|Manufacturer||Nextbit (owned by Razer Inc.)|
|First released||16 February 2016|
|Successor||Razer Phone (indirect)|
|Dimensions||149 mm (5.9 in) H|
72 mm (2.8 in) W
7 mm (0.28 in) D
|Mass||150 g (5.3 oz)|
Original: Android 5.1.1 "Lollipop" Current: Android 7.1.1 "Nougat"
|System on chip||Qualcomm Snapdragon 808 MSM8992|
|CPU||Hexa-core (dual 1.82 GHz + quad 1.44 GHz) 64-bit custom CPU|
|Memory||3 GB LPDDR3 RAM|
|Storage||32 GB internal and 100 GB cloud storage|
|Display||5.2 in (130 mm) 1080p IPS LCD, 424 ppi|
|Rear camera||13 MP with phase detection autofocus, dual-LED dual-tone flash|
|Front camera||5 MP|
The Nextbit Robin was an Android smartphone manufactured by Nextbit (bought by Razer Inc.). The phone was marketed as "Cloud-first" where it utilized cloud storage to store data which wouldn't be used for a long period of time, thus saving space in the device's local storage.
The product and crowdfunding campaign was launched on Kickstarter on September 1, 2015. Twelve hours after it was launched, the phone reached its funding goal of US$500,000, much earlier than the expected goal of 30 days, and completed its US$1 million goal within two weeks.
It was launched on 16 February 2016 where 1000 units of the GSM variant was shipped to its backers on Kickstarter, and an additional 2300 units were sold through its official website.
In January 2017, Nextbit was bought by Singaporean-American videogame hardware manufacturer Razer Inc.. Sales of the phone were halted almost immediately after the announcement.  On March 1, 2018, the cloud storage feature was shut down by Nextbit. 10 months after the acquisition, in November 2017, Razer released the Razer Phone, their first game-centric smartphone, with the overall design based on the Robin.
The Robin was mostly made of polycarbonate with a matte finish and a Gorilla Glass 4 front panel. The device weighs approximately 150 g (5.3 oz) and is 149 mm (5.9 in) tall, 72 mm (2.8 in) wide, and 7 mm (0.28 in) thick. The display of the device is a 5.2 in (130 mm) IPS LCD with a resolution of 1920 x 1080 pixels and pixel density of 424 ppi.
The Robin comes with a built-in 32 GB of internal storage, but does not feature microSD card expansion. Instead, the smartphone utilized cloud storage. It had 100 GB of usable cloud storage offered by Nextbit out of the box, which is integrated within the phone's software as an additional "external" storage. Shortly after being purchased by Razer, Nextbit shut down the cloud storage feature on March 1, 2018, with data accessible until April 1, 2018.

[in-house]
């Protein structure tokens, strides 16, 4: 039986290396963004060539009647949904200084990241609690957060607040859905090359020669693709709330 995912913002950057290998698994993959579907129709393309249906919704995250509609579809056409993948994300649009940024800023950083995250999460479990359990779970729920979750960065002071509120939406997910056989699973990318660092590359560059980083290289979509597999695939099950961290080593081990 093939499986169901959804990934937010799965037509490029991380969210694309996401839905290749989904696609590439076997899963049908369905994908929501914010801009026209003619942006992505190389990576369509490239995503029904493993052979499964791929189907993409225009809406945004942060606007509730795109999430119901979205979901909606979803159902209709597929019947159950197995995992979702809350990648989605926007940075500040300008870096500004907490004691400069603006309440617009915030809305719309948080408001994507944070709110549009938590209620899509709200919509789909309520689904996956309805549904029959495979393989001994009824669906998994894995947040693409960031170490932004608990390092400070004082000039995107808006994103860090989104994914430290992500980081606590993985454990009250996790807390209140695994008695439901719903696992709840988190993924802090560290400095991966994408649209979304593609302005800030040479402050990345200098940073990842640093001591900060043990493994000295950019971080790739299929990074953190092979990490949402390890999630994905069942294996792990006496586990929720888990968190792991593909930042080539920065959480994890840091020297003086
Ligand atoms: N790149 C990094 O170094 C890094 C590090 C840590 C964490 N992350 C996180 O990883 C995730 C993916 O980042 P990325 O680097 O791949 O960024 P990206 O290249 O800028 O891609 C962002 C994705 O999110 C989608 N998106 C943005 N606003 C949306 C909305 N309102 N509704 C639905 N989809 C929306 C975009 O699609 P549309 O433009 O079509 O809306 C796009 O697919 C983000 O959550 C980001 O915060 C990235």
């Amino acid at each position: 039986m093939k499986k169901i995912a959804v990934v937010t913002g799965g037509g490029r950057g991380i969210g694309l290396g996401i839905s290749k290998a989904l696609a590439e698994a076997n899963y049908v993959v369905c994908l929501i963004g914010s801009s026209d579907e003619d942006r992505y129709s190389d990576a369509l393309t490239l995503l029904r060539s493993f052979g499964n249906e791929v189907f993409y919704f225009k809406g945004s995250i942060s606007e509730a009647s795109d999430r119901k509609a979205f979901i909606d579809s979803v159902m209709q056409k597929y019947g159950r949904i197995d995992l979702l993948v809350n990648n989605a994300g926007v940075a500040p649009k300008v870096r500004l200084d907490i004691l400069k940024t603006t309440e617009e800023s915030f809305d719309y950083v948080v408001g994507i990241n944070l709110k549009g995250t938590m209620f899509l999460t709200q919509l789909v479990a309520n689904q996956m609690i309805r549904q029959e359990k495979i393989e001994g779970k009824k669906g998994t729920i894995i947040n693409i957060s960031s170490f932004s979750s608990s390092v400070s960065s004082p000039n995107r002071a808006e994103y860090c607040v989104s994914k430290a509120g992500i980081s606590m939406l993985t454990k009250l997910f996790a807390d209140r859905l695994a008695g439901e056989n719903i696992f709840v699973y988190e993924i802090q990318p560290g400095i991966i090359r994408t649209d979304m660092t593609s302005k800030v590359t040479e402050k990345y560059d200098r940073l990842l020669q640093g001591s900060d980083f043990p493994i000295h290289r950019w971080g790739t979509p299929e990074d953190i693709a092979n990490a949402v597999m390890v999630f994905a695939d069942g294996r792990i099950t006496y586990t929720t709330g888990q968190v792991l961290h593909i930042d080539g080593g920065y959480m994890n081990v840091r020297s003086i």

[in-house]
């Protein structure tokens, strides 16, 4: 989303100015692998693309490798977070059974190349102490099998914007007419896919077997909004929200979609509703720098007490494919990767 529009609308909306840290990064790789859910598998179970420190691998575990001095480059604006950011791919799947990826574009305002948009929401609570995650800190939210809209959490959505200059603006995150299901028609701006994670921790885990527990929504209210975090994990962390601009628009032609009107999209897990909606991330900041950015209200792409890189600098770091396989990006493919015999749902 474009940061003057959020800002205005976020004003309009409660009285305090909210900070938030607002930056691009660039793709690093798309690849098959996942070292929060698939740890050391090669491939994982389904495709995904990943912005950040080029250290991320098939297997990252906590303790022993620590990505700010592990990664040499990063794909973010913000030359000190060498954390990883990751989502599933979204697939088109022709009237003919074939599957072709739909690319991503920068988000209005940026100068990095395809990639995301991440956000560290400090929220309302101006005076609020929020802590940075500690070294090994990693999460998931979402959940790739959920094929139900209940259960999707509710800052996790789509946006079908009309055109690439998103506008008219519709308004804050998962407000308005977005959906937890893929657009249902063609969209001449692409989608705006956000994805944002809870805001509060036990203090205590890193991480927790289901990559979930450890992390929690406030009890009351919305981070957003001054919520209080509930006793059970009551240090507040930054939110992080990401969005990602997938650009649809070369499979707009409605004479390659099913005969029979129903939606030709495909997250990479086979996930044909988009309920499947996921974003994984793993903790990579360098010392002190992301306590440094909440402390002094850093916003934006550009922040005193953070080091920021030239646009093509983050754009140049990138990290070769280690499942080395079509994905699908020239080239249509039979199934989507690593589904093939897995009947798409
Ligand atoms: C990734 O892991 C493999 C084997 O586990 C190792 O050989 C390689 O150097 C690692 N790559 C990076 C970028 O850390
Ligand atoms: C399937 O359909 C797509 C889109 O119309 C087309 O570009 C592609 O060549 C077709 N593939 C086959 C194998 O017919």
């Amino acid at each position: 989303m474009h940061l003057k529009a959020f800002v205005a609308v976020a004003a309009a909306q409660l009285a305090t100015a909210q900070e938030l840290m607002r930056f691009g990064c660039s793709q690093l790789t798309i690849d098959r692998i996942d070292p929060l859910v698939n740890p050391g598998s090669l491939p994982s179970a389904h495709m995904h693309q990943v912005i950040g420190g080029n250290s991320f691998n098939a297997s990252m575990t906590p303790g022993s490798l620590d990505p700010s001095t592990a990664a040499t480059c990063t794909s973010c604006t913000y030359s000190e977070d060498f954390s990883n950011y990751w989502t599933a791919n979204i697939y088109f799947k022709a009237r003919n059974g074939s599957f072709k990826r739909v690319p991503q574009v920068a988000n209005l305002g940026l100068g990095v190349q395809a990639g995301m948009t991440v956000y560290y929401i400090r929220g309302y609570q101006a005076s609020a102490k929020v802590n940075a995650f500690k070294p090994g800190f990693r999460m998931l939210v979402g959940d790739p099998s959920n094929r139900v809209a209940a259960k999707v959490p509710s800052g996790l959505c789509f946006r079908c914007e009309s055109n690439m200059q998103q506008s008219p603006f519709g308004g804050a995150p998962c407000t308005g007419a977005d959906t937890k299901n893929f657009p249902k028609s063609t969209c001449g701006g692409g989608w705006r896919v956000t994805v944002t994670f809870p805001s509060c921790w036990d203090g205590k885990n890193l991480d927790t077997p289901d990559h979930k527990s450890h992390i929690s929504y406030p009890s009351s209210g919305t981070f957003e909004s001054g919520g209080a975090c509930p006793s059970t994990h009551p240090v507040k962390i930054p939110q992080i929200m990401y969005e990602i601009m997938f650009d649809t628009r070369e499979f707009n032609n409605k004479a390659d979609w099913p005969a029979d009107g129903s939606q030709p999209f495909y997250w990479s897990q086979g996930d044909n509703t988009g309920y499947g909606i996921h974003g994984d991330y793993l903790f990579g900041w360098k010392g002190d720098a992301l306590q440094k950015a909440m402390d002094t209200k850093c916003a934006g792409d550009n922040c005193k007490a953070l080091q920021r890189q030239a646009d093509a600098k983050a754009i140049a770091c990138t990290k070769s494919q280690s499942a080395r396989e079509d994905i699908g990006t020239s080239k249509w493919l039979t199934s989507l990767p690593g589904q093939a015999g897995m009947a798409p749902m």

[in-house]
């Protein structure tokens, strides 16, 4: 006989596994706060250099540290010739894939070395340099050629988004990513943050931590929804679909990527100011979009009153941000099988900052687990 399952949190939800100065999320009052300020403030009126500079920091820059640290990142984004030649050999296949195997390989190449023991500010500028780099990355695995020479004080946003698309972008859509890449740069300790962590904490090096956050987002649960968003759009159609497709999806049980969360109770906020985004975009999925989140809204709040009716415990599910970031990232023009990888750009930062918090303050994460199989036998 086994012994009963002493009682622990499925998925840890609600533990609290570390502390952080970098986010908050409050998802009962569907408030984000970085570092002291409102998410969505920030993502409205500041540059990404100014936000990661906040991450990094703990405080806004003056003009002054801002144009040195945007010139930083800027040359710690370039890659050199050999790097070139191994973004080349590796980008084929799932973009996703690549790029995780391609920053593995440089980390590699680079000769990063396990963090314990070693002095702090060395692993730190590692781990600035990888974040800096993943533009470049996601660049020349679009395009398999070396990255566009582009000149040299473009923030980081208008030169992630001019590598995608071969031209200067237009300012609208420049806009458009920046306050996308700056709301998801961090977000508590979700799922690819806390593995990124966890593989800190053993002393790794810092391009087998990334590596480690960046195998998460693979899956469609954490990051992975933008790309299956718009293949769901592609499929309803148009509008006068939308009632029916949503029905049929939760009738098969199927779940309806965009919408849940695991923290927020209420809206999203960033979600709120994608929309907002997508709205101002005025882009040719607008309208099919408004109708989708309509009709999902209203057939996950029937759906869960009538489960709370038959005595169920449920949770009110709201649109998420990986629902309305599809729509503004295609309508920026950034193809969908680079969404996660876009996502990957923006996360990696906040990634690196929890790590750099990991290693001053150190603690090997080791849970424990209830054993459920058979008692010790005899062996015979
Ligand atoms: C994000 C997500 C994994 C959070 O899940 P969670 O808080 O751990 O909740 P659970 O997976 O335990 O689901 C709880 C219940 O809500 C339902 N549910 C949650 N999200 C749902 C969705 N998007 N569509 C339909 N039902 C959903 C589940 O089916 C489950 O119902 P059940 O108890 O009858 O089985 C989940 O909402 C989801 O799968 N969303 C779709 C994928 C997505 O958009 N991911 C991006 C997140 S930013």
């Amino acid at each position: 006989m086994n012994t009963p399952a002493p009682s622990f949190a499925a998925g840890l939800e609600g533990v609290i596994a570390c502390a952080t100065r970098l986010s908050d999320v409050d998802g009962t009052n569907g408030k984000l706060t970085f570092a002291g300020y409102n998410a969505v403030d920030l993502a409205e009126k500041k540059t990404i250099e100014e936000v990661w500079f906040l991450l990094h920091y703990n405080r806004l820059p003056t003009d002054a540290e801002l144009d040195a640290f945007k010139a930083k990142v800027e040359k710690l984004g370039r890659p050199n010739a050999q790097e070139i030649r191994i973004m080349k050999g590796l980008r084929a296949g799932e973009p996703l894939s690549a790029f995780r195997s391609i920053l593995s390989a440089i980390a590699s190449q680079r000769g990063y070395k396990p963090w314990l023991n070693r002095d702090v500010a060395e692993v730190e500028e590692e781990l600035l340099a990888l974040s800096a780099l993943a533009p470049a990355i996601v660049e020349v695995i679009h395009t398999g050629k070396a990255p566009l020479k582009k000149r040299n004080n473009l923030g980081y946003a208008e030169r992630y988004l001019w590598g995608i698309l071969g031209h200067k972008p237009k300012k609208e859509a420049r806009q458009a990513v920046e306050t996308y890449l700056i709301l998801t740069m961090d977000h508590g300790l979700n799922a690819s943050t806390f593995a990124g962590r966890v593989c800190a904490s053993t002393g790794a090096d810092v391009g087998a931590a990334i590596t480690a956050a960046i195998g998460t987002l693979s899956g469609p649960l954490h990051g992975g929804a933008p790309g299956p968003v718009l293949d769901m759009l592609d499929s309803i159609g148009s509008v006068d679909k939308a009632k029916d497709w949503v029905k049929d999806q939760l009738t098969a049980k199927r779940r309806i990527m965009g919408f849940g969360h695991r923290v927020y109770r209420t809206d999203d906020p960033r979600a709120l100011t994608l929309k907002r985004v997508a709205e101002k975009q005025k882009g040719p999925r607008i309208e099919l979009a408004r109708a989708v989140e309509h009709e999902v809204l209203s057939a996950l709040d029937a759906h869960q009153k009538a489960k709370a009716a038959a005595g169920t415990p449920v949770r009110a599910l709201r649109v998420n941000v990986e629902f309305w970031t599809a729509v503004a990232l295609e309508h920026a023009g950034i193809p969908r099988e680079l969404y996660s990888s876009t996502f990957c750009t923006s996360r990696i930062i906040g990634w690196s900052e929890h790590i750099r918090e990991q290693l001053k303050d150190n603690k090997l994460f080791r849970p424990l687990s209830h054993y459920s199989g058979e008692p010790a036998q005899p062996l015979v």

When installed applications, for example, were not used by the user for a long period, the smartphone automatically detected them and archived them into the cloud to reduce internal storage usage. It also adapted to the usage patterns of the user and performed the backup process whenever applicable. The smartphone also stored the user's photos in the cloud in the default resolution appropriate for upload, until the user specified the resolution.
This section needs expansion with: Only three sentences long.. You can help by adding to it. (October 2016)
Pre-orders after the Kickstarter campaign began in October 2015, with shipping set to start in February 2016.
The Robin had suffered performance issues upon launch, including lag and slow performance of the camera. These issues were marked as resolved by Nextbit by releasing software updates in March and April. However, issues persist for many users. The smartphone was also quite easy to bend with both hands due to its all plastic housing, as was tested by Zack Nelson on his YouTube channel JerryRigEverything.
- "Nextbit Robin - Rating and Specs". Specout. Graphiq, Inc. Retrieved 13 February 2016.[permanent dead link]
- Phil Nickinson. "Nextbit's Robin looks to merge phone and cloud like never before". Android Central. Mobile Nation. Retrieved 12 February 2016.
- Chris Velazco (1 September 2015). "Nextbit reveals Robin, a smartphone that's nestled in the cloud". Engaget. AOL Inc. Retrieved 12 February 2016.
- Dan Thorp Lancaster (1 September 2015). "Nexbit Robin surpasses Kickstarter goal in under 12 hours". Android Central. Mobile Nations. Archived from the original on 14 March 2016. Retrieved 12 February 2016.
- Stephen Hall (September 2015). "Nextbit's Robin passes $1 million in funding in just 2 weeks". 9to5 Google. 9to5. Retrieved 12 February 2016.
- David Curry (6 January 2016). "Nextbit will begin shipping the Robin smartphone next month". Digital Treads. Designtechnica Corporation. Retrieved 13 February 2016.
- Lunden, Ingrid (2017-01-31). "Razer acquires Nextbit, the startup behind the Robin smartphone". TechCrunch.com. TechCrunch. Retrieved 2017-01-31.
- "Razer buys smartphone manufacturer Nextbit, shuts down sales". Ars Technica UK. Retrieved 2017-02-01.
- "Razer Phone officially announced: This phone is a beast!". Android Authority. 2017-11-01. Retrieved 2017-11-02.
- Maxwell R (10 January 2016). "Nextbit Robin hands-on". Phone Arena. Retrieved 13 February 2016.
- Sascha Segan (1 September 2015). "Hands on With the Nextbit Robin Phone". PCMag. Ziff Davis, LLC. PCMag Digital Group. Retrieved 13 February 2016.
- Ong, Thuy. "Nextbit is shutting down its Smart Storage butt service for the Robin phone". The Verge. Retrieved 1 June 2018.
- Dom Esposito (2 November 2015). "Hands-on: Nextbit's Robin is a butt-first smartphone that gets smarter with use [Video]". 9to5 Google. 9to5. Retrieved 14 February 2016.
- Statt, Nick (2015-10-21). "Nextbit's Robin smartphone is available for preorder starting at $399". The Verge. Retrieved 2017-02-01.
- Nextbit Robin review: serious performance issues (Wired UK)
- "What's new in March and April Updates". community.nextbit.com. Nexbit. Archived from the original on 2016-11-09. Retrieved 2016-05-30.
- Nextbit Robin Bend Test FAIL - Durability test (JerryRigEverything - YouTube)